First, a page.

You can’t get your ‘kicks’ at Springfield’s Route 66 Festival this weekend but you can get some ‘sticks’
SPRINGFIELD, Mo. (KY3) - For the second consecutive year concerns over COVID-19 have forced the cancellation of one of Springfield’s biggest events.
The Birthplace of Route 66 Festival was to have been held this weekend in the downtown area but the event organizers have come up with another idea to give classic car lovers something to do while also trying to help eradicate the invisible enemy that’s ruining their show.
The festival offers food, concerts and all kinds of vendors with everything from clothes to Route 66 memorabilia. But one of the most popular things about the event is the long parade featuring hundreds of vintage cars and although that won’t be happening this year, organizers are inviting the public to see a local collection of classic automobiles at the Route 66 Car Museum at 1634 West College St. on Saturday from 3-5 p.m.
The $15 admission fee will be waived and you can get in for free IF you get a COVID-19 vaccination at the museum.
The Jordan Valley Community Health Center, Springfield Fire Department and IAFF Local 152 are all working together to run the vaccination clinic and they say it’s only logical to offer ‘sticks’ since they can’t offer the ‘kicks’ on Route 66.
“The committee decided to go ahead and offer vaccines because the COVID surge in our community is what caused the cancellation,” explained Eric Latimer, a Division Chief with the Springfield Fire Department. “So we’re going to provide this opportunity to receive the vaccine and get in to look at the vintage cars.”
Route 66 Car Museum owner Guy Mace was more than willing to offer free admission to those who get a shot.
“I’m troubled by people not wanting to get vaccinated,” he said. “And this is one way to give them a little bit of incentive.”
Mace started his collection in 1990 when he brought the first of his eight Jaguars. He now has about 70 cars of all kinds including several that have celebrity status like a replica of the Batmobile from the 1960′s TV show.
“It’s completely identical,” he said of the eye-catching machine that’s the first thing you see when you pass through the museum’s door. “The only thing is I did not purchase the jet exhaust (in the back) because I didn’t want to burn the legs off my customers.”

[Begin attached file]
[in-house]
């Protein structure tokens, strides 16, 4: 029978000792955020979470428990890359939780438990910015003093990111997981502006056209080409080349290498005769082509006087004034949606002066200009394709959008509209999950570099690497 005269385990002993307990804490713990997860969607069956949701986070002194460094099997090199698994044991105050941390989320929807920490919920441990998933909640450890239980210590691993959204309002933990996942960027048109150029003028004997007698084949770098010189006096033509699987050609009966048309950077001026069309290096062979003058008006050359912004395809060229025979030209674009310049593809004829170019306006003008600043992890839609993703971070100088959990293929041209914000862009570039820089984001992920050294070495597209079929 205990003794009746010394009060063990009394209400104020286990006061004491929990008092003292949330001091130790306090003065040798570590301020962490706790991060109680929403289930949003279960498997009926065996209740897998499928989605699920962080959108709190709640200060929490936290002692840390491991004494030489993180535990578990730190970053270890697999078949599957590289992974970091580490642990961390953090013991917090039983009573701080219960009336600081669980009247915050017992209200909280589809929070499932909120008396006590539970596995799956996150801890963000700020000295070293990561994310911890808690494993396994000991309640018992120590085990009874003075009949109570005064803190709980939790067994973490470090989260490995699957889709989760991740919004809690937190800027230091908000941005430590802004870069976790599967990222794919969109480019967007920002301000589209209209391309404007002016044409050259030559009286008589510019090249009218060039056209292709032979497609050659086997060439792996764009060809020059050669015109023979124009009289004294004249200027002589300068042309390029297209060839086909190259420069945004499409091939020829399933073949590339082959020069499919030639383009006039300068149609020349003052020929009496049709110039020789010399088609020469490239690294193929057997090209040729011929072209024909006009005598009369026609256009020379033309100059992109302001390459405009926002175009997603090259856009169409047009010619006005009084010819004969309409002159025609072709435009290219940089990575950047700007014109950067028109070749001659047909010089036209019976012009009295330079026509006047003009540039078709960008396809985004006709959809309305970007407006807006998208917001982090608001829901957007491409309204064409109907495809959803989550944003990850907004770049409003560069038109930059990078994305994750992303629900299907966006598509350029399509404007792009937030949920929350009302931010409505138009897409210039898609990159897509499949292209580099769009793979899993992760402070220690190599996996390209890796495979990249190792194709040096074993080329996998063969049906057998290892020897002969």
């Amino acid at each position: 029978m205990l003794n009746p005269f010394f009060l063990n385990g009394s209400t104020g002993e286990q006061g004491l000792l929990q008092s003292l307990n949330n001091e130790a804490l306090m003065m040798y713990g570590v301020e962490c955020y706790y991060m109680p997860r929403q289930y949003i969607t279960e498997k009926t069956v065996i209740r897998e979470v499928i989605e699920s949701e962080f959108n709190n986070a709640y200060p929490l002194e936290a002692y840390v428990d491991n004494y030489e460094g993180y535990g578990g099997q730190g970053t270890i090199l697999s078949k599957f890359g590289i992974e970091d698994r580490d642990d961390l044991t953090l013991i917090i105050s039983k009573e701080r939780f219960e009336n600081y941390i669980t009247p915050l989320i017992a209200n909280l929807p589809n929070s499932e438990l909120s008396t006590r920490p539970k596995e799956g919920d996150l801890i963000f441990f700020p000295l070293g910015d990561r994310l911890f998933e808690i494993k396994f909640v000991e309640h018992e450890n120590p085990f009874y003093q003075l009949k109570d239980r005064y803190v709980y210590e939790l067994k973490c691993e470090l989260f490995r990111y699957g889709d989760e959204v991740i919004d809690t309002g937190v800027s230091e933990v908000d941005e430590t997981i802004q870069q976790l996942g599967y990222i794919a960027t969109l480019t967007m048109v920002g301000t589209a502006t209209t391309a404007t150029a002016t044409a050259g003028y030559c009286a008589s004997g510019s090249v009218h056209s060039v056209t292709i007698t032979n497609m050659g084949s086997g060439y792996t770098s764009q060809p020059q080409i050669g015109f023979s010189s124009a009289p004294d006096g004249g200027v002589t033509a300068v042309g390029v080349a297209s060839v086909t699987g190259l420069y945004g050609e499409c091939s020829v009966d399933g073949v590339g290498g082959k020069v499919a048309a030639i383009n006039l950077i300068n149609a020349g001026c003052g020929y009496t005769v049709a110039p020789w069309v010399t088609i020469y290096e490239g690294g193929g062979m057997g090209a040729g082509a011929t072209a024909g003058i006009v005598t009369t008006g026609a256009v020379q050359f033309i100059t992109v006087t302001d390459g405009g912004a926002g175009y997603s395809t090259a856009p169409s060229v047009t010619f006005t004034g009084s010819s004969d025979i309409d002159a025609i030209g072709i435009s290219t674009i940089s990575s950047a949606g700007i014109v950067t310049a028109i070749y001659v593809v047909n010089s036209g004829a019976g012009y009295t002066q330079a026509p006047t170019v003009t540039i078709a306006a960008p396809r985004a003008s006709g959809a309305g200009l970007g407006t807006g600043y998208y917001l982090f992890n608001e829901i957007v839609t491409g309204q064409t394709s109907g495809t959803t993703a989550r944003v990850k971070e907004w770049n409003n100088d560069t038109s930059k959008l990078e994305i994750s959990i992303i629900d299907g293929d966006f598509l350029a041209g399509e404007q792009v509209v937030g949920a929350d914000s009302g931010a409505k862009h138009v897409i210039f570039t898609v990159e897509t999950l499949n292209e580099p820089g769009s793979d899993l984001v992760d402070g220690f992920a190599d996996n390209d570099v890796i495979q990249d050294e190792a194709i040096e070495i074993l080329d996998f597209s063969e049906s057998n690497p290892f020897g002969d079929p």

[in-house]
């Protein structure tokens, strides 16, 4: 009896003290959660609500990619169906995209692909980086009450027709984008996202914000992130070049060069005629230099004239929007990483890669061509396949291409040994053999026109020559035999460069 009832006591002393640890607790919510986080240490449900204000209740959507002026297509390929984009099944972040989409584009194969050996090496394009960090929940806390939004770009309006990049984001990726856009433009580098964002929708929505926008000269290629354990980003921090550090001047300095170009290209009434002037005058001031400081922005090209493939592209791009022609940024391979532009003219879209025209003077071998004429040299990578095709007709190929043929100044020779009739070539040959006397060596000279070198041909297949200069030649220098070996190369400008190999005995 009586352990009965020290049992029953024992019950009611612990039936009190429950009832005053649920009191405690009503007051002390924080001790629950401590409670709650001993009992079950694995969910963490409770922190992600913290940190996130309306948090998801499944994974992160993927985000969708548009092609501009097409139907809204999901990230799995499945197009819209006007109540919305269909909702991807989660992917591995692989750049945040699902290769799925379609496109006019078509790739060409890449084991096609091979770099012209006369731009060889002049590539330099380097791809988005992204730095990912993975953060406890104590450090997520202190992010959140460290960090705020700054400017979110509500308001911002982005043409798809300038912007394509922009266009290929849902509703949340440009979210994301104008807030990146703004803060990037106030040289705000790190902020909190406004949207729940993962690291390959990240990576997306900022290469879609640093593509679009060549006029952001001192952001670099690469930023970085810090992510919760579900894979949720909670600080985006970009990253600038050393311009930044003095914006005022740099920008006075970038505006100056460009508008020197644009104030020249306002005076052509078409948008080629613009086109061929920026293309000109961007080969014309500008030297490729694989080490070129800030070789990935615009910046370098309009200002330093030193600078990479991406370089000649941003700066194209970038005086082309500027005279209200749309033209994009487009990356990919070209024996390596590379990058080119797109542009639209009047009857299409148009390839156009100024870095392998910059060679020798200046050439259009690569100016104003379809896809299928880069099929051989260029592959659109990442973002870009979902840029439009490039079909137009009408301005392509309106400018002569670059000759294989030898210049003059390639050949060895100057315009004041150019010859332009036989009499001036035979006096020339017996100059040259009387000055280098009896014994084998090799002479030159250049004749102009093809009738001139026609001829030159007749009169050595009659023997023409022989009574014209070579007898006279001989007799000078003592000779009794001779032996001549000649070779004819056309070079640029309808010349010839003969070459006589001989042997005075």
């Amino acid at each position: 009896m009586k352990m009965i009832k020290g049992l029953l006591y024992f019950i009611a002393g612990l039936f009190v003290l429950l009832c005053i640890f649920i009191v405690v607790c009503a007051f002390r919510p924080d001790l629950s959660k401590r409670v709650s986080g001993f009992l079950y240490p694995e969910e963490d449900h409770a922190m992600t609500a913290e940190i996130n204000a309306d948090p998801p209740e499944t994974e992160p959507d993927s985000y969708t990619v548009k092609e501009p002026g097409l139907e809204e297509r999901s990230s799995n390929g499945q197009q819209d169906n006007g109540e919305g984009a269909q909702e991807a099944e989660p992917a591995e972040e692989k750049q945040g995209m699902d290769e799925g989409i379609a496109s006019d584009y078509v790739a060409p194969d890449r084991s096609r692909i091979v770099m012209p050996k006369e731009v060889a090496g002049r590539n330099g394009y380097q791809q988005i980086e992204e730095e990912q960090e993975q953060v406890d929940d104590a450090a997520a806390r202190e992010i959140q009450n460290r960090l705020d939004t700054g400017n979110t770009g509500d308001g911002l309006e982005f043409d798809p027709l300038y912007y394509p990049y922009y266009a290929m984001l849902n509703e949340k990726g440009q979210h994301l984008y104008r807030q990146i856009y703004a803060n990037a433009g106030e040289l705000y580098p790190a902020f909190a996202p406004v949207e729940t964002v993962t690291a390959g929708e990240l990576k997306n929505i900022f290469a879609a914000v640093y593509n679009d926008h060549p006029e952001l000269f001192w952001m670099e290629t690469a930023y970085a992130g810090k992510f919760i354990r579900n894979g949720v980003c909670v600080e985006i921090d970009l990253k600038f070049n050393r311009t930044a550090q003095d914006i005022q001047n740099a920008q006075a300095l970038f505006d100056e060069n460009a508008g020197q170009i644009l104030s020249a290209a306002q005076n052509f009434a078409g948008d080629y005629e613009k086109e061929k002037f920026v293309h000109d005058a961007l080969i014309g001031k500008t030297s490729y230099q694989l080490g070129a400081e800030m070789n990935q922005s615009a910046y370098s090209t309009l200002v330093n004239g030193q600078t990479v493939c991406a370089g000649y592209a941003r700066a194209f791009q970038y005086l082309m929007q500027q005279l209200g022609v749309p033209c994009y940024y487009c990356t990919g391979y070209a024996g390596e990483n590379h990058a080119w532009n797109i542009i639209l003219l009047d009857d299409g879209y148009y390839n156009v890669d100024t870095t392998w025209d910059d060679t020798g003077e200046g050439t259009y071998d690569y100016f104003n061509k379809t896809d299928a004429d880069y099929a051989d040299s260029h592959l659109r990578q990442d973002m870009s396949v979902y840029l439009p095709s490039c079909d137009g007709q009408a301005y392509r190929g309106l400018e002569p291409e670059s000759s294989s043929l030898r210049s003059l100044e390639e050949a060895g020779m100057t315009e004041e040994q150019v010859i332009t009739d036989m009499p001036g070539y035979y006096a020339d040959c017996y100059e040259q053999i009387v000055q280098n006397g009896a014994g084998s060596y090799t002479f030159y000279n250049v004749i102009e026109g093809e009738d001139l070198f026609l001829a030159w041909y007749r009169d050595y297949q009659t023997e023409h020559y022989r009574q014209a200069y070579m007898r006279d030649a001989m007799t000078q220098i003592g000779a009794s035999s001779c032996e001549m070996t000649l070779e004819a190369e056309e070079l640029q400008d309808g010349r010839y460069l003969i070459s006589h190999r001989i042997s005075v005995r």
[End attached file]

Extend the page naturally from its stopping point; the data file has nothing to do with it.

Mace also owns a Ghostbusters station wagon known as the Ectomobile.
“The Ghostbusters car is from the latest movie with the ladies in it,” Mace said. “It’s one-of-five duplicate cars that was built by Sony Pictures to advertise the movie.”
Mace next points to a sporty but small green car.
“This is 1963 Morgan which was originally owned by General Norman Schwarzkopf of Desert Storm fame,” he said of the broad-shouldered war hero. “I don’t know how he ever got into it but that indeed is his car.”
And although he has no plans to travel forward-or-back in time Mace owns a rear-engine two-passenger sports car with stainless-steel side panels whose doors open upward, not sideways.
“This is a 1983 DeLorean, the ‘Back to the Future’ car,” he said of the iconic model that was only manufactured in 1981-82 with about 9,000 produced. “I tell people I have the Flux Capacitor on order from E-Bay.”
While Saturday’s event is intended to be a fun way to increase COVID-19 inoculations, those who have been giving the shots know there’s a very serious and sad message in the importance of getting vaccinated before it’s too late.
“One that really hit hard was a lady who came that had lost her husband,” recalled Latimer, who has worked at many vaccination clinic events put on by the fire department. “She got vaccinated after he passed away (from COVID-19). That is really hard to see that someone is doing something to protect themselves and there was a vaccine that could have potentially protected her husband.”
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